We recognize the artistry of Mona Lisa's elusive smile, but is there an underlying science? In this groundbreaking study, Harvard neurobiologist Margaret Livingstone explains how vision works. She tells us how great painters fool the brain: why Mona Lisa's smile seems so mysterious, Monet's "Poppy Field" appears to sway in the breeze, Mondrian's "Broadway Boogie Woogie" blinks like the lights of Times Square, and Warhol's "Electric Chair" pulses with current. Drawing on history and her own cutting-edge discoveries, Livingstone offers intriguing insights, from explanations of common optical illusions to speculations on the correlation of learning disabilities with artistic skill.About the Author:
Margaret Livingstone is Professor of Neurobiology at Harvard Medical School. She has published numerous scholarly articles about vision and her discoveries have been reported in The New York Times, The Boston Globe and National Geographic, among other mainstream periodicals. David Hubel, Professor of Neurobiology at Harvard Medical School, shared the 1981 Nobel Prize for Medicine.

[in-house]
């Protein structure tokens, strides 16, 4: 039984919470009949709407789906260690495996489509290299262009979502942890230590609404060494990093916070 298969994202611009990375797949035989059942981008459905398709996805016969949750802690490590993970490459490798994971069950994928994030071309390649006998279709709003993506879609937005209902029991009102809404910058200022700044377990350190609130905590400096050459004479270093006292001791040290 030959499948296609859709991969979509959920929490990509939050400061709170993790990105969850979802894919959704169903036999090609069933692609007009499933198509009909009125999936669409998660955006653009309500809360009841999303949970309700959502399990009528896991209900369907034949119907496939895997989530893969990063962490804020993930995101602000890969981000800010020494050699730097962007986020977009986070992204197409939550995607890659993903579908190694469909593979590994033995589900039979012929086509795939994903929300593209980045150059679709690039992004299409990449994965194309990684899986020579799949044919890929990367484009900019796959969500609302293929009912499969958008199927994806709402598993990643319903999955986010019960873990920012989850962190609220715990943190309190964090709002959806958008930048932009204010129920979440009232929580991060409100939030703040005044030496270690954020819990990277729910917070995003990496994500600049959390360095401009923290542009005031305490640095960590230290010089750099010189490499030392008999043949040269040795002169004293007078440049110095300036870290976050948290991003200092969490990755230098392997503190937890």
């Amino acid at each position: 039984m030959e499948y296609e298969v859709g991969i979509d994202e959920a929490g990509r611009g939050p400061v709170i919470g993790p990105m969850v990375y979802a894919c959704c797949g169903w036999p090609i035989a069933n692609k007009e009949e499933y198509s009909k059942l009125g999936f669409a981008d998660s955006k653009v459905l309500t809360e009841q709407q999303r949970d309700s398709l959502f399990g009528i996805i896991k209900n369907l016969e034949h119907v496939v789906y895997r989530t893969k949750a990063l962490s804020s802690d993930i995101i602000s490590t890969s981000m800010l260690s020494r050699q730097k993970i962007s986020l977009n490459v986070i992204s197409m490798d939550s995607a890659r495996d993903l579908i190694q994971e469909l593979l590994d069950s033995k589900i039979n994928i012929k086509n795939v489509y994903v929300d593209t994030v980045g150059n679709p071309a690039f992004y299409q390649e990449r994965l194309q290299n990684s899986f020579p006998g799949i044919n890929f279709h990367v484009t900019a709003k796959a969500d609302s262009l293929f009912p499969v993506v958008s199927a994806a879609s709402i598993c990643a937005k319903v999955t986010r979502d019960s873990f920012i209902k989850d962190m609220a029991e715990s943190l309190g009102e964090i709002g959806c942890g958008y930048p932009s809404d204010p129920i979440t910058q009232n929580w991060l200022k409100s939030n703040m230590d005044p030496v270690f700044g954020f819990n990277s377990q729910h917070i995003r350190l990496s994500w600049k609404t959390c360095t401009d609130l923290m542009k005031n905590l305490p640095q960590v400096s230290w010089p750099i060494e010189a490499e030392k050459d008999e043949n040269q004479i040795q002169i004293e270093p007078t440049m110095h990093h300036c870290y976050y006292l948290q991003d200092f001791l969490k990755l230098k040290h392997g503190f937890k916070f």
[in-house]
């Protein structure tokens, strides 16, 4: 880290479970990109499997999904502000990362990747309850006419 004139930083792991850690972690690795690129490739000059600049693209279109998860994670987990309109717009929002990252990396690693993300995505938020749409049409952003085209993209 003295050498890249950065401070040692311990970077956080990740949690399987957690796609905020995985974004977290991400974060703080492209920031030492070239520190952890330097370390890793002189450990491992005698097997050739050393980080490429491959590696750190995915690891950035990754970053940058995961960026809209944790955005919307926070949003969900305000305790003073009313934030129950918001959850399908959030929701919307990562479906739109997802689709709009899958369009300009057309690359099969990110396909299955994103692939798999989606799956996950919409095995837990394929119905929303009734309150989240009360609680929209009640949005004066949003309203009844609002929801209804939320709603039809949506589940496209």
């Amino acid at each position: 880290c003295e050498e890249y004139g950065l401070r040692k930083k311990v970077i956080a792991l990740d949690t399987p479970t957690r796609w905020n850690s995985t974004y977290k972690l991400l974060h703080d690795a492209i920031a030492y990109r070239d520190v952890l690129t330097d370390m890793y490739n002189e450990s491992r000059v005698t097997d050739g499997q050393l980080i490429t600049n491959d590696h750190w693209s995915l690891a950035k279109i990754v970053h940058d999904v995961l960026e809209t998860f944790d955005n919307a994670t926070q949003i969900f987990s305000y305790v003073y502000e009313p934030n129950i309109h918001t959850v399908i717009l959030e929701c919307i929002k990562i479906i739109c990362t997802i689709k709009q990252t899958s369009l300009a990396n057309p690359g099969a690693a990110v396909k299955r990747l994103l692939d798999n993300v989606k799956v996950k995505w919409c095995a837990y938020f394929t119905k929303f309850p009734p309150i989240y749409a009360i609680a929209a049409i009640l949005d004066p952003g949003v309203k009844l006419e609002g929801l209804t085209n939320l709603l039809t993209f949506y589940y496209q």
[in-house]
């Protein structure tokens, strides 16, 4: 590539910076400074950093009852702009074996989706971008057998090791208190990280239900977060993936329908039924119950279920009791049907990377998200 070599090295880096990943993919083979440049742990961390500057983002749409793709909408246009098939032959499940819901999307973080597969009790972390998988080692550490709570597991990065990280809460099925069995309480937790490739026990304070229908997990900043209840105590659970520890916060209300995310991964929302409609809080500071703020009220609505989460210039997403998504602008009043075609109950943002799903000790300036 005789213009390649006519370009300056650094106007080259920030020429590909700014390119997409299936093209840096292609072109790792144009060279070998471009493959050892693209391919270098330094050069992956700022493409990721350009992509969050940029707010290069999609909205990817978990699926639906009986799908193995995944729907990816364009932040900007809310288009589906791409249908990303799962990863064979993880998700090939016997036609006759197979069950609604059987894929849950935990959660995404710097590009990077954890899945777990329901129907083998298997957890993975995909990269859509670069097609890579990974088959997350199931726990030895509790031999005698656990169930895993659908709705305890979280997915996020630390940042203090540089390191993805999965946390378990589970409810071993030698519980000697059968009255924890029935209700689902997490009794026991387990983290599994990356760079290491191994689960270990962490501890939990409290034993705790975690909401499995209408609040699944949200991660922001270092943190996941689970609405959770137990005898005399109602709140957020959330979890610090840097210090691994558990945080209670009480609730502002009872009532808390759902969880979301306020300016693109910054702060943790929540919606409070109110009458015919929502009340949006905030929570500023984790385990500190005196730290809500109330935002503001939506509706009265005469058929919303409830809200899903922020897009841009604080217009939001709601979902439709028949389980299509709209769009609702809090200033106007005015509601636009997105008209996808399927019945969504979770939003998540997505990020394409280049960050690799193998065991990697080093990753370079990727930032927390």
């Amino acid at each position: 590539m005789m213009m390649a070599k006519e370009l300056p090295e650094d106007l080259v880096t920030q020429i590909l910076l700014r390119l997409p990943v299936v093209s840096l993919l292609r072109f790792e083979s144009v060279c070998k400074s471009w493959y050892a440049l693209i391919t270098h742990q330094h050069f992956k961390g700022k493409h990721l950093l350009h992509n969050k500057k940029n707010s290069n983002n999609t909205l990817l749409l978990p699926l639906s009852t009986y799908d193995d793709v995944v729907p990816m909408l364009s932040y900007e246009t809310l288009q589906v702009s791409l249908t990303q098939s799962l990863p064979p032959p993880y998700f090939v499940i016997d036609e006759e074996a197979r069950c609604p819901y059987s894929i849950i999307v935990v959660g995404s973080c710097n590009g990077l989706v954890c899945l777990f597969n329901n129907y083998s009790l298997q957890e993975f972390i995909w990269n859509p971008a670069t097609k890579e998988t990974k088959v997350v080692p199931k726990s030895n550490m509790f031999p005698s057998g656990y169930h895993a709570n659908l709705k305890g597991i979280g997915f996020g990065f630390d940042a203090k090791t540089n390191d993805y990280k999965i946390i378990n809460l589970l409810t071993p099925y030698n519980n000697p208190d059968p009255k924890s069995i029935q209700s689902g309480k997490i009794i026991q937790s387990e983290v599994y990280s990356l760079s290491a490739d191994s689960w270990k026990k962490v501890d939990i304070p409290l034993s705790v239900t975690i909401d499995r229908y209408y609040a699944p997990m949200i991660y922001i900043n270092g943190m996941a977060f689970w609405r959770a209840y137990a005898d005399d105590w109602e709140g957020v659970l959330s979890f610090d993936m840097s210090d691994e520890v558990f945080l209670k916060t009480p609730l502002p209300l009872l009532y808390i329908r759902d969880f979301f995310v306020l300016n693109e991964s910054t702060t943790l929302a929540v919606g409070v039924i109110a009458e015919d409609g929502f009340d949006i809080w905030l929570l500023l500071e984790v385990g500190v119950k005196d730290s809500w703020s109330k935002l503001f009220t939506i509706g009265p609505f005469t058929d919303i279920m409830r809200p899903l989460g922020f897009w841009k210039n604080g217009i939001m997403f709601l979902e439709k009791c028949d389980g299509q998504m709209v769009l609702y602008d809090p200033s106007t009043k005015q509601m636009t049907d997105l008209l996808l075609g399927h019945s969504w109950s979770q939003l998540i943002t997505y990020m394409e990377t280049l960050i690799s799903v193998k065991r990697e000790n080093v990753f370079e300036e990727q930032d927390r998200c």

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Descripción Abrams, 2008. Estado de conservación: New. Brand New, Unread Copy in Perfect Condition. A+ Customer Service! Summary: Why does Mona Lisa's smile seem so elusive? Margaret Livingstone probes the mysteries of how vision works and how great painters fool the brain in this text that bridges art and science. Nº de ref. de la librería ABE_book_new_0810995549
Descripción Abrams, 2008. Paperback. Estado de conservación: New. book. Nº de ref. de la librería 0810995549
Descripción Harry N Abrams Inc, 2008. Paperback. Estado de conservación: Brand New. reprint edition. 208 pages. 11.00x9.00x0.75 inches. In Stock. Nº de ref. de la librería 0810995549
Descripción Abrams, 2008. Paperback. Estado de conservación: New. Nº de ref. de la librería P110810995549